Tlalpujahua

Tlalpujahua

Thursday, August 28, 2014

Salamanca

In 2008 I visited the Spanish city of Salamanca, which is located about 125 miles to the west of Madrid.  The city is filled with history and outstanding architecture, and in 1988 the "Old Town" was declared a UNESCO "World Heritage Site".

The city is very ancient.  It was founded by a Celtic tribe in pre-Roman times.  When the Romans took over Spain, Salamanca became a fairly important commercial center located along the "Vía de la Plata", the Roman road which connected the northern and southern parts of the province.  The Roman bridge, which crosses the Tormes River, dates back to the 1st century B.C.  It was a part of the "Vía de la Plata", and is the principal remaining Roman monument in the city from that era.

 
 
On the bridge is a crude stone carving of an animal, perhaps a bull, which predates the Romans.  (It is now elevated on a pedestal, but it used to stand on the span of the bridge.)
 
 
 
This ancient sculpture figures prominently in a famous work of Spanish literature "Lazarillo de Tormes".   "Lazarillo de Tormes" was written in 1584, and is one of the first and the best known works of a literary genre known as the "picaresque novel".   The protagonist of these novels is a "pícaro", a rogue of low social class who lives by his wits in a corrupt society.  To this day the authorship of "Lazarillo" is unknown.  Because of the novel's criticism of the Church, the writer remained anonymous to avoid persecution by the Spanish Inquisition.  The hero is a young lad from Salamanca named Lazarillo.  His mother, unable to support her family, finds employment for Lazarillo as a guide and servant for a blind beggar.  The blind man mistreats his servant terribly.  In one incident, they are on the Roman bridge.  The blind man tells Lazarillo that if he puts his ear against the statue of the bull he will hear sounds from within stone.  While naïve Lazarillo has his ear against the sculpture, the blind man gives him a blow across the head.  Eventually, Lazarillo gives the beggar his comeuppance, flees his master, and goes on to have more misadventures. 
 
At the end of the bridge is a modern statue depicting Lazarillo and the blind man.
 
 
 
From the bridge, there is a fine view of Salamanca's "Old Town", dominated by the tower of the Cathedral.
 

 


Salamanca actually has two cathedrals.  The old cathedral was built in the 12th century, and adjoining it is the "new" cathedral, built between the 16th and 17th centuries.

The New Cathedral displays a number of architectural styles, ranging from Late Gothic to Baroque.  The facades at the entrances are excellent examples of the "plateresque" style.  "Plateresque" (which means "in the manner of a silversmith") was a style popular in Renaissance Spain, and is characterized by its ornate decoration.  Salamanca contains some of the finest examples of "plateresque" architecture anywhere.

 
 
The interior of the Cathedral
 
 

Not far from the Cathedral is the 15th century "House of Shells".  The walls of this mansion are decorated with 350 carvings of shells.  (The scallop shell is the symbol of Santiago... St. James... the patron saint of Spain.)





The "Plaza Mayor" (Main Plaza) is one of the most beautiful town squares in Spain.  It was built in the 18th century, and is surrounded on all four sides with baroque buildings.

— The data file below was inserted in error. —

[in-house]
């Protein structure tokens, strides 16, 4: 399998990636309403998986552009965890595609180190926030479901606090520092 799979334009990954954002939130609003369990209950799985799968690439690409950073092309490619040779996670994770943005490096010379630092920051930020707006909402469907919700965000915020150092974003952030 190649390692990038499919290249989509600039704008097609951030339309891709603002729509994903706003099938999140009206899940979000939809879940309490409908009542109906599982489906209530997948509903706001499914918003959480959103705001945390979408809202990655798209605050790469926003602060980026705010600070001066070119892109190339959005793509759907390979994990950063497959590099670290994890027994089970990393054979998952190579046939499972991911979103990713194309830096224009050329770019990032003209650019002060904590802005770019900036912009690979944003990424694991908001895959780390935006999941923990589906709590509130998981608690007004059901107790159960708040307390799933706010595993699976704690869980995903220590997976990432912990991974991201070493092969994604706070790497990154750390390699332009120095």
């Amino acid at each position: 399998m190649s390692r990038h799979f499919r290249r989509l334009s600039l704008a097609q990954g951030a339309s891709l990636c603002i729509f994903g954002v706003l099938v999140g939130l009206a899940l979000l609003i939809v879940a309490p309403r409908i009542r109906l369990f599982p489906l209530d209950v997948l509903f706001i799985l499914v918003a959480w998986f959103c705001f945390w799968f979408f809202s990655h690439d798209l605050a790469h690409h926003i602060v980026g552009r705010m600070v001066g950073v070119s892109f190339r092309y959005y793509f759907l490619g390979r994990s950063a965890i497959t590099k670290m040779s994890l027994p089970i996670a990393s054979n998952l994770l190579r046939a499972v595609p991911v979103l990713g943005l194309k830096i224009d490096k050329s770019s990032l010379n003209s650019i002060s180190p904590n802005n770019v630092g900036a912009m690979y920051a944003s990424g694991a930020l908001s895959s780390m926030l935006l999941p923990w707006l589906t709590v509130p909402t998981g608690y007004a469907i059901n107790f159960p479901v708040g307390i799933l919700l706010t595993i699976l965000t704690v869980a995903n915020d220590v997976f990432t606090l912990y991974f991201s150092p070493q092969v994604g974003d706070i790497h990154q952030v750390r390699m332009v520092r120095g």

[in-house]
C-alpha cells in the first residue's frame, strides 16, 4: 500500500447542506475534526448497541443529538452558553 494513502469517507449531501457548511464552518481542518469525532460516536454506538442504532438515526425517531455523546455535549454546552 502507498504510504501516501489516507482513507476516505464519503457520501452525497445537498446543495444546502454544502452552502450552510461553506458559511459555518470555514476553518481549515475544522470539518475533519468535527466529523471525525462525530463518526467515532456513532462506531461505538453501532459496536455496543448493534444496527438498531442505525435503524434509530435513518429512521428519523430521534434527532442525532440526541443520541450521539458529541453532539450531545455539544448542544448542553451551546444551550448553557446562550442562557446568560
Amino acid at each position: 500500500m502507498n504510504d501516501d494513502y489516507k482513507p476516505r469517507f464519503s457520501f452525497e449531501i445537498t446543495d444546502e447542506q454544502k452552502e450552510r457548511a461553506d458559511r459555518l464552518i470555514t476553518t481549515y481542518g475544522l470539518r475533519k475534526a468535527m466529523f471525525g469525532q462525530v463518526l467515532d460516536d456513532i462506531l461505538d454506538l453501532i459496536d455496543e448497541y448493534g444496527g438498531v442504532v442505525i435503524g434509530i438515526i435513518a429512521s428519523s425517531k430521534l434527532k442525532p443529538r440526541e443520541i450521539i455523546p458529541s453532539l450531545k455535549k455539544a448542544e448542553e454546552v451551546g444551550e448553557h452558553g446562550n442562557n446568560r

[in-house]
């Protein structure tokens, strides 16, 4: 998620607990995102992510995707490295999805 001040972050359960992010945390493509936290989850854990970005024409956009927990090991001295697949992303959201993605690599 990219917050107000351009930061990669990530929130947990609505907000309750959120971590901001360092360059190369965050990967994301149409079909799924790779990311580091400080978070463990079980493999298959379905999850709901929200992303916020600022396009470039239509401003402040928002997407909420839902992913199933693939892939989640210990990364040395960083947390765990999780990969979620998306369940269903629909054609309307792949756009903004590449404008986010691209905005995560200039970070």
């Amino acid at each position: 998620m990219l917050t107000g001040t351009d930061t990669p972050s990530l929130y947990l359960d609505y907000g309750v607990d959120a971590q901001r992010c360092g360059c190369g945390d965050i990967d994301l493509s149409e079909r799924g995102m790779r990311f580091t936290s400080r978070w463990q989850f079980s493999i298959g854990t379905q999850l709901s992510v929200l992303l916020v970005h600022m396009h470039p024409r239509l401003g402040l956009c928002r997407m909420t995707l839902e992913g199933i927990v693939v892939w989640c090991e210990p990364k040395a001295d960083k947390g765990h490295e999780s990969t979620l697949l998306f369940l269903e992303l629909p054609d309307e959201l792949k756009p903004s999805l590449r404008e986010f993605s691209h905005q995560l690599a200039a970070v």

The plaza is filled with sidewalk cafés.
 
 
 
All the way around the plaza, between the arches, are round, carved medallions which commemorate people famous in Spanish history.
 




The church and convent of San Esteban is another outstanding work of architecture.  Although this Dominican monastery was founded in the 13th century, the present structure was built between 1524 and 1610.  Its façade is another outstanding example of "plateresque" architecture.

 
 
 
The interior of the church
 
 
 
The cloister of the monastery
 
 
It is said that Christopher Columbus took lodging in the monastery when he came to defend his proposed voyage before the professors of geography at the University of Salamanca.
 
 

The University of Salamanca is the city's greatest gem.  Founded in 1130, it is one of the oldest centers of higher learning in Spain.  It reached its height in the 16th century when it was considered one of the greatest universities in all of Europe. 
 
The main classroom building is perhaps the greatest work of "plateresque" architecture.
 


 

As the political and economic fortunes of Spain declined, and as the Inquisition stifled intellectual freedom, the university's academic reputation declined.  However, today the University of Salamanca is once again considered one of the country's leading centers of learning.  It has an enrollment of more than 36,000 students, including more than 3000 foreign students who come here to study Spanish.

The list of people who studied or taught at Salamanca is a "who's who" of Spanish history and literature.  Among those who attended the university were the great writer Miguel de Cervantes and Hernán Cortés, the "conquistador" of Mexico.

One of the professors at the university was the scholar and writer Fray Luis de Leon. 


In 1571 he was arrested by the Inquisition for heretical opinions.  He was imprisoned until 1576 when he was cleared of all charges.  He returned to the university, and legend has it that he began his first lecture, "As we were saying yesterday..." 

Tuesday, August 26, 2014

Into the Mayan Jungle

The last time that I was at Palenque, I went to a tourist agency in the town and signed up for a tour.  Generally I avoid tours; I much prefer to see a place on my own, at my own pace.  However, this tour was to visit an area that would be very difficult to see on one's own... the Mayan ruins of Yaxchilán and Bonampak located in the tropical rainforest near the Guatemalan border.

At dawn a van arrived at my hotel for the trip of over two hours.  The van was very cramped.  Not only were there tourists heading to the Mayan ruins, but also passengers who were using the van as transport to reach the border of Guatemala. 

There is a single ribbon of paved highway leading into this remote region of Mexico.  The highway has led to settlement in the area, and that has led to deforestation of the virgin wilderness. There are small villages and farms along the road.

 
 

We stopped at a hut along the highway for breakfast.  The meal was simple but tasty, and in spite of the primitive conditions, I suffered no intestinal problems as a result of the breakfast.